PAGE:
Pakistani Women’s Voice on Climate Action

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There is no denying that one of the most horrific and existential problems facing our planet Earth in the twenty-first century is climate change. Financially speaking, climate change is exemplified by weather variations and unforeseen natural disasters; the flood of 2022, for example, severely damaged Pakistan’s economy, costing the country thirty billion US dollars. Politically speaking, a large number of academics and specialists in international law believe that nations may soon go extinct as a result of sea level rise brought on by climate change. The aforementioned academic perspective is shown by the vulnerability of the Maldives as an island nation in the Indian Ocean. From a humanitarian perspective, the millions of people who have been uprooted—including women and children—have caused irreversible harm to mankind.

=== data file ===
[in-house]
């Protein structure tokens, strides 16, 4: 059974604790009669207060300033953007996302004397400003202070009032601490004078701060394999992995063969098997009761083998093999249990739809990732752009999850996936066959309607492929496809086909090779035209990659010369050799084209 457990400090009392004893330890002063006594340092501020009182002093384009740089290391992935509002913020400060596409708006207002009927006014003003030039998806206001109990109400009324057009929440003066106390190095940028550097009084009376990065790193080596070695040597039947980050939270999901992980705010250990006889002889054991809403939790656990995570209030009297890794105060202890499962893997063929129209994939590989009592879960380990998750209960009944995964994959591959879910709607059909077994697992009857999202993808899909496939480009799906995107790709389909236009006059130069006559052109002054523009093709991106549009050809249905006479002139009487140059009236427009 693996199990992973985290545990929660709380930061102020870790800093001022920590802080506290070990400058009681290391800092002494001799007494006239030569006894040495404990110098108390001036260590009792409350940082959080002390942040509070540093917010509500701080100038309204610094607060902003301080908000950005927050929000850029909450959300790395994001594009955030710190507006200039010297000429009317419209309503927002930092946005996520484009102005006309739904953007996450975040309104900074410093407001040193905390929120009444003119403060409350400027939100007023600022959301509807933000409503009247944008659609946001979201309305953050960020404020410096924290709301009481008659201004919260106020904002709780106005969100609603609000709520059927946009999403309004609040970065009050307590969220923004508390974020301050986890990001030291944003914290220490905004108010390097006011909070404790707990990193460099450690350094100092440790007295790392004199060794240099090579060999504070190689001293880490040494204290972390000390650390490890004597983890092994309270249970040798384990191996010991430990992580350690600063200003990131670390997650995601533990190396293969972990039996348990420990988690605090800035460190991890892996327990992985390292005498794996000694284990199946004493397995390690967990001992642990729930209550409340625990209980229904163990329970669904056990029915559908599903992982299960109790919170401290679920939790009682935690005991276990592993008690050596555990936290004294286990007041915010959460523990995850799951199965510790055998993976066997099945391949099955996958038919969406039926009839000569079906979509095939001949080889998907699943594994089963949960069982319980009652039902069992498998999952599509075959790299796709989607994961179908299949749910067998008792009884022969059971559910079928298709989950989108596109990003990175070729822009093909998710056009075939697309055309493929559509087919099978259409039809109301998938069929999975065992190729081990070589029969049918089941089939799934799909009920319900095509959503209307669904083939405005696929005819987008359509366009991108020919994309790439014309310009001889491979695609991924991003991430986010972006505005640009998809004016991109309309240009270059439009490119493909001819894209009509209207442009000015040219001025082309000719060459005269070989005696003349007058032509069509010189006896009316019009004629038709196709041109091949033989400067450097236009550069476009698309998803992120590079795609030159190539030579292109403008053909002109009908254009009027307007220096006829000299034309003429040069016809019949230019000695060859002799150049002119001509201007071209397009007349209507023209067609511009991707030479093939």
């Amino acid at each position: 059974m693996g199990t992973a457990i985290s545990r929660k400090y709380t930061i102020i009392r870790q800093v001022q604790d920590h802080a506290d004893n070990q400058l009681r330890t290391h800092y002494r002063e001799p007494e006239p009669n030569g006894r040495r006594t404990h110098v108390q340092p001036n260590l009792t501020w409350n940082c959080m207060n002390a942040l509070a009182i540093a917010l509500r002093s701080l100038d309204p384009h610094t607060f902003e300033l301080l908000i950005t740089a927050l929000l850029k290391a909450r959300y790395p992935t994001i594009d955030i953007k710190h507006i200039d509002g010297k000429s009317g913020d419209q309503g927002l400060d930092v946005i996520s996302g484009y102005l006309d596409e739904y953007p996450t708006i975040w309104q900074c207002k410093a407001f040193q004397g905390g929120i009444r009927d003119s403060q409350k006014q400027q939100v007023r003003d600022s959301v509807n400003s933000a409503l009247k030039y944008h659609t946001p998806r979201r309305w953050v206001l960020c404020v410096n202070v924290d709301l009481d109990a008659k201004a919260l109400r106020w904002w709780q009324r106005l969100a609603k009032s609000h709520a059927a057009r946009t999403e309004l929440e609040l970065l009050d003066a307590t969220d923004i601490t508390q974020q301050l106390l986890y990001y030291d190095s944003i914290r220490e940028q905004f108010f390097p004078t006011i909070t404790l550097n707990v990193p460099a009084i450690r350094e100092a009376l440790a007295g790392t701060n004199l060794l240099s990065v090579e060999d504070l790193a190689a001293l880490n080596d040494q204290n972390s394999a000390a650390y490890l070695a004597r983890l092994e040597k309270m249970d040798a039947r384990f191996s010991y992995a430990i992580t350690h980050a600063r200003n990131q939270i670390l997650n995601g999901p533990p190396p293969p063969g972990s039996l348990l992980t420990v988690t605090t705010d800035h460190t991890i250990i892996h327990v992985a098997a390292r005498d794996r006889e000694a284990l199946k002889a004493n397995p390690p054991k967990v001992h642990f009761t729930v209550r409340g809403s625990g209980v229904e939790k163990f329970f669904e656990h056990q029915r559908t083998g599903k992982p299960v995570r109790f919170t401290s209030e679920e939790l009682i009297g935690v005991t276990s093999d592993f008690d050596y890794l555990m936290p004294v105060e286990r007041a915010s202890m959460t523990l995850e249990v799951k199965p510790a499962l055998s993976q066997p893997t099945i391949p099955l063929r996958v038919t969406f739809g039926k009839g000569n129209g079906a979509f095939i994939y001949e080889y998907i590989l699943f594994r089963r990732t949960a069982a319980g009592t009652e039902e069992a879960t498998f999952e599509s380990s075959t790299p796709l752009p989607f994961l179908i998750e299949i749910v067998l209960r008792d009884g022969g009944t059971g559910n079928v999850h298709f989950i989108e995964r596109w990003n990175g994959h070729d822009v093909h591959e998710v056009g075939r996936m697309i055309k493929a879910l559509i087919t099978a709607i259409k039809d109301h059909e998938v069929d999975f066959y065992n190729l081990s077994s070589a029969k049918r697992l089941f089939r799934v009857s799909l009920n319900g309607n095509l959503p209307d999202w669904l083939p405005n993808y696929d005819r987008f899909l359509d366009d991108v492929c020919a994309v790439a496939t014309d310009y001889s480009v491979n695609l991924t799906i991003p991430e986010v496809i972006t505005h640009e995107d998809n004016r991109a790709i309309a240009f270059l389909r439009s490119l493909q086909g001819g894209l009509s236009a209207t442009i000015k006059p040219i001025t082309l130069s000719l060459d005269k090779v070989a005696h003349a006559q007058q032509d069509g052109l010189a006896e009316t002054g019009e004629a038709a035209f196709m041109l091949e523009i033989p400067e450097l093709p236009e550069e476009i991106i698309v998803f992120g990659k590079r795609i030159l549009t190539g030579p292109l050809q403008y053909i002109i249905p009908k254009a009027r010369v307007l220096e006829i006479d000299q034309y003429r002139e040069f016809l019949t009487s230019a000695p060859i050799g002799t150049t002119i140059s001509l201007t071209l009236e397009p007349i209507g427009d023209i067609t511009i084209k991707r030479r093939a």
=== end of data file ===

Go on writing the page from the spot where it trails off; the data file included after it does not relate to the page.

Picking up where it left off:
In contrast, Pakistan and other developing nations are more vulnerable to the effects of climate change. About 17,000 schools in Sindh province were destroyed by the flooding in 2022. Weak or emerging states have the issue of being ill-prepared for heavy downpours and other events. In this sense, developed economies are more robust. Remarkably, Pakistan’s contribution to GHG is less than 0.5%. Unfortunately, Pakistan is one of the top five countries most affected by climate change, which is damaging the ecology.

Pakistan, as well as many other poor countries, are strong supporters of climate justice. Developed and poor nations initiated a campaign to highlight their frustrations and misgivings about climate change at different international venues, including the United Nations. Actions to mitigate the devastating consequences of climate change, in comparison to the horrendous consequences of climate change, are only the tip of the iceberg. The annual Cop submission (a meeting of parties) is more about snapping group selfies than taking serious and effective steps to combat the threat of climate change.